Ten years ago Christina Strutt set up a new, femminine cottage business creating floral fabrics, homeware and clothing. Little did she know that a decade later her company, Cabbages and Roses, would be one of Britain’s most coveted, loved and copied brands, with three stand-alone shops and concessions in Jigsaw stores. The tea-towels, aprons, tablecoths and fabrics (as well as all the clothes and accessories) are created upon the same five principles which have guided Christina throughout her career: to produce artisanal, useful products that have beauty, simplicity, longevity, integrity and sustainability. She is also the author of three bestselling books: “The Guide to Natural Housekeeping”, “At Home with Country” and “Homemade Vintage”, all published by CICO.
We at The Foodie Bugle wanted to know more about her homelife, her cooking, her inspirations and above all, her views on British artisanal kitchenware. In this recession, is there a place for the great “Made in Britain” label in our kitchens? Here is what she told us.
When you are at home, Christina, is your kitchen the very heart of your home? Are you a foodie, and if so what are your very favourite recipes and dishes?
My kitchen is the physical and emotional heart of my home. It has a huge open fire and an Aga so it is always warm, which is important in an old house like ours. I used to be a foodie, but now I don’t have so much time and I only tend to cook when I am entertaining.
There are many favourite dishes I love, all of them simple English recipes. Last weekend, for example, I made a delicious beef and Guinness pie with chestnuts. Another favourite and easy dish is slow cooked pork shoulder with lemon and fresh rosemary. In the summer, we grow all our own vegetables and salads and that is what we live on.
When you shop for food, which are your favourite farm shops, farmers’ markets, artisanal food producers and places to eat out? Do you like to stay local? When you travel, where do you like to eat?
My favourite farm shop is a few minutes down the road from me, and it is called Chris Rich’s Farm shop. They grow most of their produce including eggs and honey and often provide recipes for the more unusual vegetables. There is also an Italian delicatessen, called Italodeli, in Bonnington Square, near my London flat, and it sells delicious Italian salamis, Parma ham and fresh vegetables and salads.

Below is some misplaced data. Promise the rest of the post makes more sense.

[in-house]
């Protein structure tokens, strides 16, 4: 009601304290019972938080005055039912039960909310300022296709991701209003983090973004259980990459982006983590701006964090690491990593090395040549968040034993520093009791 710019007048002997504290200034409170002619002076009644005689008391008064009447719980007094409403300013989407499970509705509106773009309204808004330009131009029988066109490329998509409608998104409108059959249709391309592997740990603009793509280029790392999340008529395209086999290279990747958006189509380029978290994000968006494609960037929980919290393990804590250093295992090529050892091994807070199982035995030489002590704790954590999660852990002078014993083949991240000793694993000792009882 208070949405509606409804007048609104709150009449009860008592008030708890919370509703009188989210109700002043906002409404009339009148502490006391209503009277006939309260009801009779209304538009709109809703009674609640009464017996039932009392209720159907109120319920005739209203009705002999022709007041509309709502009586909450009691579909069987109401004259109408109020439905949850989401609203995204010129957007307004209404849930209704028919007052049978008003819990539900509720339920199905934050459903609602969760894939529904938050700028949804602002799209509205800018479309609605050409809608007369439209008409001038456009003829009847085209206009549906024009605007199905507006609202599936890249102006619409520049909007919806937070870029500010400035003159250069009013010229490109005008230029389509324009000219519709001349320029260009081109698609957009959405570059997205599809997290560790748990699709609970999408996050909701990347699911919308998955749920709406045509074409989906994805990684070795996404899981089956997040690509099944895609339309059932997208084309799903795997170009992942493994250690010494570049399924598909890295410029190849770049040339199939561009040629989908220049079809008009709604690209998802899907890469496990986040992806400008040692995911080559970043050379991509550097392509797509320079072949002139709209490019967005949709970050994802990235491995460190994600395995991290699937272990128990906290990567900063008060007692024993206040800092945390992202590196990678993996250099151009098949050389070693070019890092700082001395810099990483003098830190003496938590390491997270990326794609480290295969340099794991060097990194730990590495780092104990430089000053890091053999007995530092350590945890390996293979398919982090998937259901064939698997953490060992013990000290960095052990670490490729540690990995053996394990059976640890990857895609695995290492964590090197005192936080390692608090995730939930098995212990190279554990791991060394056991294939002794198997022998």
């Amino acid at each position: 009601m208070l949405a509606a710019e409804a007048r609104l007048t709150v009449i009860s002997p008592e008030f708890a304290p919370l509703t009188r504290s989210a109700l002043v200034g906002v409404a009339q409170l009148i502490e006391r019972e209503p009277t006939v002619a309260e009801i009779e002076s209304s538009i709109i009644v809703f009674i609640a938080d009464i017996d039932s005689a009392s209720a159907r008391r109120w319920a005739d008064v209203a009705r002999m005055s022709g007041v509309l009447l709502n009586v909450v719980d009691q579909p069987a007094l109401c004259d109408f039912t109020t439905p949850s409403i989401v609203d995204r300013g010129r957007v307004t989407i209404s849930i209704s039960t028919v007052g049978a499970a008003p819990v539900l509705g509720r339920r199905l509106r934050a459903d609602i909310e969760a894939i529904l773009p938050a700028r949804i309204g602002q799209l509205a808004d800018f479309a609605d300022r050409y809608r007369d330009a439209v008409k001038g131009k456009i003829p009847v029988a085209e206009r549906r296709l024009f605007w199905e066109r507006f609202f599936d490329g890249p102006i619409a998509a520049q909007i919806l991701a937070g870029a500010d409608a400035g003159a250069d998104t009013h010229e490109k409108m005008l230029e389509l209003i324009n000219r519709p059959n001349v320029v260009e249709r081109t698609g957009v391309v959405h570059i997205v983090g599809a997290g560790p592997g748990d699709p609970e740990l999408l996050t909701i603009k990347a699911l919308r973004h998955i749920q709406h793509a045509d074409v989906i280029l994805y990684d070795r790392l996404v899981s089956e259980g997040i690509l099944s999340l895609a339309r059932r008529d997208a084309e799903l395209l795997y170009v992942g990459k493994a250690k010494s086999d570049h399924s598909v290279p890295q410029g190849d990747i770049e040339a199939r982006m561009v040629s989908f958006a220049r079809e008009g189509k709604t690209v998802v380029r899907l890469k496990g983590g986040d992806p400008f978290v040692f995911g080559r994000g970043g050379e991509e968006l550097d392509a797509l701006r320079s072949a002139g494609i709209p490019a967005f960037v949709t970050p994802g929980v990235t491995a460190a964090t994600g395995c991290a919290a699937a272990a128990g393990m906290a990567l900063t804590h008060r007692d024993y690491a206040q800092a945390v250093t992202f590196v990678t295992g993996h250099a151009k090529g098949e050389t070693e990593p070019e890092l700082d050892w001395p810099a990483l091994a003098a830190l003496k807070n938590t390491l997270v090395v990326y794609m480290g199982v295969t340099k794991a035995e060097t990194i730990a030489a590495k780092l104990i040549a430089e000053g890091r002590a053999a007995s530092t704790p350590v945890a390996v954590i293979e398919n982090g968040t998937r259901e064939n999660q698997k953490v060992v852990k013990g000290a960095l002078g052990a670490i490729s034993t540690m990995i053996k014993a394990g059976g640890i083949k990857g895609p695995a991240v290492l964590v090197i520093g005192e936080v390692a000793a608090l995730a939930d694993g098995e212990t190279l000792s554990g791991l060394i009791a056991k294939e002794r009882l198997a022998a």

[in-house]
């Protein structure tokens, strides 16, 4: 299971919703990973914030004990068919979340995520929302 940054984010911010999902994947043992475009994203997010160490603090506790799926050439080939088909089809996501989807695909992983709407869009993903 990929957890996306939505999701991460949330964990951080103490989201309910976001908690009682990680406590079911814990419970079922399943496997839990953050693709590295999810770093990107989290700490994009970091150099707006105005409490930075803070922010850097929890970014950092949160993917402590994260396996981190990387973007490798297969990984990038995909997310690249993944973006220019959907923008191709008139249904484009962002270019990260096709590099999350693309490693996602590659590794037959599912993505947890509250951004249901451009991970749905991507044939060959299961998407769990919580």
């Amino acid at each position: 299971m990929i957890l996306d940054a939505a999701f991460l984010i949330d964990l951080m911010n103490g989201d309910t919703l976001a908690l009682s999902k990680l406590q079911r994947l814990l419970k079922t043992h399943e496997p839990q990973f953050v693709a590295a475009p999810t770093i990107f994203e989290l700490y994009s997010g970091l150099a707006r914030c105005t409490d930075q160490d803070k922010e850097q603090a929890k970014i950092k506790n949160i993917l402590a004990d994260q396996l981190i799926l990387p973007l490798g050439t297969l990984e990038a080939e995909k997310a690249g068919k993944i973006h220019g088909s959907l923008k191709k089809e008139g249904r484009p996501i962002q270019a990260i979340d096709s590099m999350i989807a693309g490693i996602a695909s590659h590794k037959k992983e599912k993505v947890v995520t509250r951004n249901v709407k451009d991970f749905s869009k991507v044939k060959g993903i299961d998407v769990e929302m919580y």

What inspires you when you design the kitchen Cabbages and Roses range?
Depending on the season we make tablecloths, napkins and aprons out of our own fabrics. In autumn and winter we use warm colours on natural linens and in summer we use fresh white linens with our beautiful prints. Life and living inspires all our ranges!
Why do you think that the vintage / retro / floral theme is so universally and perpetually popular with people of all ages?
Because I believe nobody can ever tire of flowers. Beautifully designed, floral fabrics always lift the heart and home.
Do you still get excited when you launch a new season’s range of homeware?
I get nervous, working in the little world of Cabbages & Roses, I don’t get out much, and when we have all spent a year creating a range, it might seem divine to us, but there is always that niggling thought that we might all be quite, quite mad and nobody will understand what we consider to be the most beautiful thing ever. Luckily people seem to appreciate what we do, and there are no men in white coats waiting to take us away. Not yet!
Are all your fabrics made in Great Britain? What do you think of the ability of British artisans and textile mills to compete in this day and age, and what do you think are their strengths and their weaknesses?
All our fabrics are printed in London using Atex approved inks, which goes some way to mitigating our carbon footprint. I am an enthusiastic champion of all things British, and when our company has grown a bit more, in an ideal world, all our products will be ethically, locally made, with as small a carbon footprint as possible. All of our clothes, too, are made in London.
British artisans have immense talent and I believe that our time has come – gone are the days of cheap, imported goods. People have become more discerning and are realising that money is short and it is far better to spend precious, hard earned cash on good quality products, but buy less of them.
If young people reading this article wanted to start a career in designing and manufacturing their own kitchen linens and kitchenware ranges, with all your experience, what would you advise them to do and why?
Work experience and internships are a very valuable asset to ascertaining what you want to do in this industry, and learning how to do it properly.
It is said that employers take advantage of cheap labour, but this is absolutely not the case. The best way to learn this trade is to experience the workings of a company, from making the coffee to taking on projects. Real, live work is the best education you can get.
If readers wanted to create a “Cabbages and Roses” vintage style kitchen, other than buy your books and products, what special hints and tips would you give to them to help them achieve this look?
Visit our shops for inspiration and vintage treasures, fabrics and table wear. The Cabbages & Roses style is really based on an “anything goes” vision: mis-matched china from flea markets, mis-matched knives and forks, and a riot of floral tablecloths and napkins. And, of course, fresh flowers and delicious food which can be as beautiful an adornment as any piece of china it sits on.
Website details and further information:
Cabbages and Roses: www.cabbagesandroses.com
Chris Rich’s Farm Shop, Batheaston, Bath BA1 7HJ
Italodeli, 13 Bonnington Square, London SW8 1TE www.italodeli.co.uk